No system handles everything.  At imps playing strong notrump you probably should consider rebidding  1s_thumb2 on auctions starting 1 minor-1h_thumb2 or having some way to look for spades over 1NT with a hand in the 9 or 10 point range especially.

We decided radically to never bid 1NT with a major and to stop bypassing diamonds.  I am not sure how this will work out.  We will see.


Blair FedderFebruary 23rd, 2010 at 5:42 pm

At rubber bridge, I have found that the worst opening hand is the 12 or 13 point 4-3-3-3 or 4-4-3-2 without two majors. So many times these holdings, especially with no middle strength cards, combinations of 8-9-10, have not enough winners or a rebid of merit . Ergo, AKx,AXXX,xxx,Qxx when passed, will often beat a game as the opponents will never find the Q. If partner opens, game is easy to bid. When you open, you are now subject to minus 800 to 1100 at the one level, which is a doubled contract that is often played at rubber bridge. My teammates ( Bobby and Judy ) do play weak no trumps, but only when not vulnerable. I will ask them about their treatments as per this bid…Thanks

Paul GipsonFebruary 23rd, 2010 at 6:56 pm

Scotland’s U26s were busy winning the junior home internationals at the weekend, presumably having chosen bridge over ice dancing. From what I hear about their celebratory dancing they’d have put up a better fight for the medals than the Kerrs 🙂

My maxim is balanced hands open or rebid notrumps. It makes competitive bidding a whole lot easier and the downside is pretty small. For one thing it keeps the minor suits in the game.

LuiseFebruary 24th, 2010 at 3:56 pm

When we come through tonight’s game on top, then (and only then) will I stop obsessing about losing that “silly” hockey game. If we don’t… well, I guess I will be in mourning for a lot longer — but I don’t want to talk about that right now.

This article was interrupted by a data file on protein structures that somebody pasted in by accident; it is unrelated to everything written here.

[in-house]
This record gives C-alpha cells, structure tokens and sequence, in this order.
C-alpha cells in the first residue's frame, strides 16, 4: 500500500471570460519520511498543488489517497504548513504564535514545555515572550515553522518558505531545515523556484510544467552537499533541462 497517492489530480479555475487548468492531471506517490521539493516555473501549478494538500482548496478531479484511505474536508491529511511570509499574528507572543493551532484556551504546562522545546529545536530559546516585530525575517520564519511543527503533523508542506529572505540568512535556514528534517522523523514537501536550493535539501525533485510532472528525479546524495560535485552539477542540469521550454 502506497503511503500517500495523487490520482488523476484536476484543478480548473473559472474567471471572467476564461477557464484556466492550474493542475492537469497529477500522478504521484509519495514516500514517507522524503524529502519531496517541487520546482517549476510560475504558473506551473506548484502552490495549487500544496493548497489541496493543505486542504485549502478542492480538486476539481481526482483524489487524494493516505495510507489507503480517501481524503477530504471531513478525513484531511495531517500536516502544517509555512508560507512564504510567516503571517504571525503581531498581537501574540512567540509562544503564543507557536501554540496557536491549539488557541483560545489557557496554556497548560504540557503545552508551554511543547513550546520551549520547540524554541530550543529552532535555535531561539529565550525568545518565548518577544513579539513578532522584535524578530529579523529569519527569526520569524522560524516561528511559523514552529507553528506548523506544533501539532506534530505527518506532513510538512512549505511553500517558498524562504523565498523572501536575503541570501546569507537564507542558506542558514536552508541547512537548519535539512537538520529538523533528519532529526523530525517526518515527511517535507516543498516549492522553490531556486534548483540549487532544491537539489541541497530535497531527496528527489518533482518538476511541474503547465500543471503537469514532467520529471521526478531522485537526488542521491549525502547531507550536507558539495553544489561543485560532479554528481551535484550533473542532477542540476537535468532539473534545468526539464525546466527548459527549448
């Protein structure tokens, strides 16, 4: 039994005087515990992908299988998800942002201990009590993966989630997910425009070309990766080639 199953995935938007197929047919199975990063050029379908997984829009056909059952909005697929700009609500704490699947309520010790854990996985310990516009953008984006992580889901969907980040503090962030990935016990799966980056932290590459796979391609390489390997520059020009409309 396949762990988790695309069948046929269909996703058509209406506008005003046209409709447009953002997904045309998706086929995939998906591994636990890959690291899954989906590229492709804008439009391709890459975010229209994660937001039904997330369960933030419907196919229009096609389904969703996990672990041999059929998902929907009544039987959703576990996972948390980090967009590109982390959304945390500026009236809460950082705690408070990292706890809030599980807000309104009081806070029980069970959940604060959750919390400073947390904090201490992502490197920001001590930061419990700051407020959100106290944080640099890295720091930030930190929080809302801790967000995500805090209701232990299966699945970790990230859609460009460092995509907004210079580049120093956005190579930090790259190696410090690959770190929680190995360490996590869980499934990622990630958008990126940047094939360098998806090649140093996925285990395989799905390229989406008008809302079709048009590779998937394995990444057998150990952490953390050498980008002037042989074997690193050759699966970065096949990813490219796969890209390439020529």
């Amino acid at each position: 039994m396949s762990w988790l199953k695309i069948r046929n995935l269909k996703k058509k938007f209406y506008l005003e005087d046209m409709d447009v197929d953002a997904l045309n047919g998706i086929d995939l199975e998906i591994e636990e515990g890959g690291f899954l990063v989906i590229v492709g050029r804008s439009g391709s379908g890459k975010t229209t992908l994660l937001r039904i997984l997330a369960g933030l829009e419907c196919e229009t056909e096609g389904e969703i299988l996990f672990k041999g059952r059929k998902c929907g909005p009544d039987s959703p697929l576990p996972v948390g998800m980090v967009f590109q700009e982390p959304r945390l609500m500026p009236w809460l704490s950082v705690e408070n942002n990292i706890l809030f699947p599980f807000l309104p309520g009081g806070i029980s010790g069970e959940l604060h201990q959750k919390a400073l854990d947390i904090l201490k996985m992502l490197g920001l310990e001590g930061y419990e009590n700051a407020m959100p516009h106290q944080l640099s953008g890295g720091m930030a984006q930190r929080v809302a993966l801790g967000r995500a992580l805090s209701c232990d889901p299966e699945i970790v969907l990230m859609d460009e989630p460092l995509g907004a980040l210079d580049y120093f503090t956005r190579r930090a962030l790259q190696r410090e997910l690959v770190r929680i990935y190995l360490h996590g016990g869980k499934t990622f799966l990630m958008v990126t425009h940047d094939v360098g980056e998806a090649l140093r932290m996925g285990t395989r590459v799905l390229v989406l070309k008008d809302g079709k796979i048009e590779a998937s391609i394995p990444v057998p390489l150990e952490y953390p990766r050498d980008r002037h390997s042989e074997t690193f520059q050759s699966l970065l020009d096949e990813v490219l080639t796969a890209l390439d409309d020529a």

LindaFebruary 25th, 2010 at 3:00 am

Well we won! We beat Russia. Go Canada. But somehow I think we will still be obsessing as we try for a hockey medal.

Paul GipsonFebruary 25th, 2010 at 3:09 pm

“Do not adjust your set. Normal service will be resumed on this blog after the Olympics.” 🙂

MichaelFebruary 26th, 2010 at 7:21 am

I like bidding 1nt on minimum balanced hands. If you play 2-way nmf where 2c is a puppet to 2d you have a pretty complete system to sign off in 2d if you bypassed a long minor and also to show the majors when you are invitational plus. If you are less than invitational and have both majors and want to play in the majors instead of 1nt you can agree that the sequence 1m – 1S – 1nt – 2H shows only 44 or better in the majors and less than invitational strength. This means a 7 point 4=4=4=1 hand might well bid 1S over 1C planning to bid 2H over a likely 1nt response.

I think this way makes the most sense. I’m not that worried about missing a major on the less than invitational hands as I also often play weak nt and those hands would go 1nt float anyways so it isn’t like you end up in a worse place than the weak nt folks.

Paul GipsonFebruary 26th, 2010 at 8:42 am

Do the girls count?

Paul GipsonFebruary 28th, 2010 at 5:55 pm

Happy now? 🙂

LindaMarch 2nd, 2010 at 10:53 pm